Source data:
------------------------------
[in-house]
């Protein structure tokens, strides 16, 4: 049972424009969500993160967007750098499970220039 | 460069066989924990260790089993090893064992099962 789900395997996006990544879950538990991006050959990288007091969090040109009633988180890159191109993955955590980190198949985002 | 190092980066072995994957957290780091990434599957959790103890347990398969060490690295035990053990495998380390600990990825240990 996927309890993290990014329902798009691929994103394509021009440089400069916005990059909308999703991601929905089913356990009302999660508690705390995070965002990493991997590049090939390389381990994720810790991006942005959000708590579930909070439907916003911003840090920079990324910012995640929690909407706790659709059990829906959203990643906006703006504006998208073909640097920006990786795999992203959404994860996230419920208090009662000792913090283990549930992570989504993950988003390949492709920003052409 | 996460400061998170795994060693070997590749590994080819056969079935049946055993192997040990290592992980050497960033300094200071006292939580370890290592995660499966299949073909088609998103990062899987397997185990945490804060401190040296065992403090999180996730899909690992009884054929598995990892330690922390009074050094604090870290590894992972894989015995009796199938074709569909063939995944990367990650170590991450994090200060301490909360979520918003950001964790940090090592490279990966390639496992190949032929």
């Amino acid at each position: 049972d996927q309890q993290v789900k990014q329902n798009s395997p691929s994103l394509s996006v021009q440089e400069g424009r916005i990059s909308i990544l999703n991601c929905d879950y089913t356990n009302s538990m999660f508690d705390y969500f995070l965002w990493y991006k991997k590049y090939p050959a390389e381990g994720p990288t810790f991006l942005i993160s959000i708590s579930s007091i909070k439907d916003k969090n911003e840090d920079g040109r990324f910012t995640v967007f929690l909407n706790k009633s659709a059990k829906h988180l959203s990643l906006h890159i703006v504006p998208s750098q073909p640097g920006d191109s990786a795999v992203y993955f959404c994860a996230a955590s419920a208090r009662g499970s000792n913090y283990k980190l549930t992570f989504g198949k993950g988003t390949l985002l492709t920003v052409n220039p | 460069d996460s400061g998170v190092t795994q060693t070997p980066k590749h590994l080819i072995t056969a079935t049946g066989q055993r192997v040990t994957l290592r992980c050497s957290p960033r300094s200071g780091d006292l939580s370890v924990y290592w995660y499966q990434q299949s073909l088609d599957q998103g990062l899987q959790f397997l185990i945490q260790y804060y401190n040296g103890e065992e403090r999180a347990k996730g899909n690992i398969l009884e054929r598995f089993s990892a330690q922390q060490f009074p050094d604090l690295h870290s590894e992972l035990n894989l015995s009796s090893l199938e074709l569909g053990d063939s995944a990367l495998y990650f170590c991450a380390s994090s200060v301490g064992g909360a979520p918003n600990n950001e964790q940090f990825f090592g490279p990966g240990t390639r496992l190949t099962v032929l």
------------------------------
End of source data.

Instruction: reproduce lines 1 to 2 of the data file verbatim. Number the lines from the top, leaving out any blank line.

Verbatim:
[in-house]
């Protein structure tokens, strides 16, 4: 049972424009969500993160967007750098499970220039 | 460069066989924990260790089993090893064992099962 789900395997996006990544879950538990991006050959990288007091969090040109009633988180890159191109993955955590980190198949985002 | 190092980066072995994957957290780091990434599957959790103890347990398969060490690295035990053990495998380390600990990825240990 996927309890993290990014329902798009691929994103394509021009440089400069916005990059909308999703991601929905089913356990009302999660508690705390995070965002990493991997590049090939390389381990994720810790991006942005959000708590579930909070439907916003911003840090920079990324910012995640929690909407706790659709059990829906959203990643906006703006504006998208073909640097920006990786795999992203959404994860996230419920208090009662000792913090283990549930992570989504993950988003390949492709920003052409 | 996460400061998170795994060693070997590749590994080819056969079935049946055993192997040990290592992980050497960033300094200071006292939580370890290592995660499966299949073909088609998103990062899987397997185990945490804060401190040296065992403090999180996730899909690992009884054929598995990892330690922390009074050094604090870290590894992972894989015995009796199938074709569909063939995944990367990650170590991450994090200060301490909360979520918003950001964790940090090592490279990966390639496992190949032929």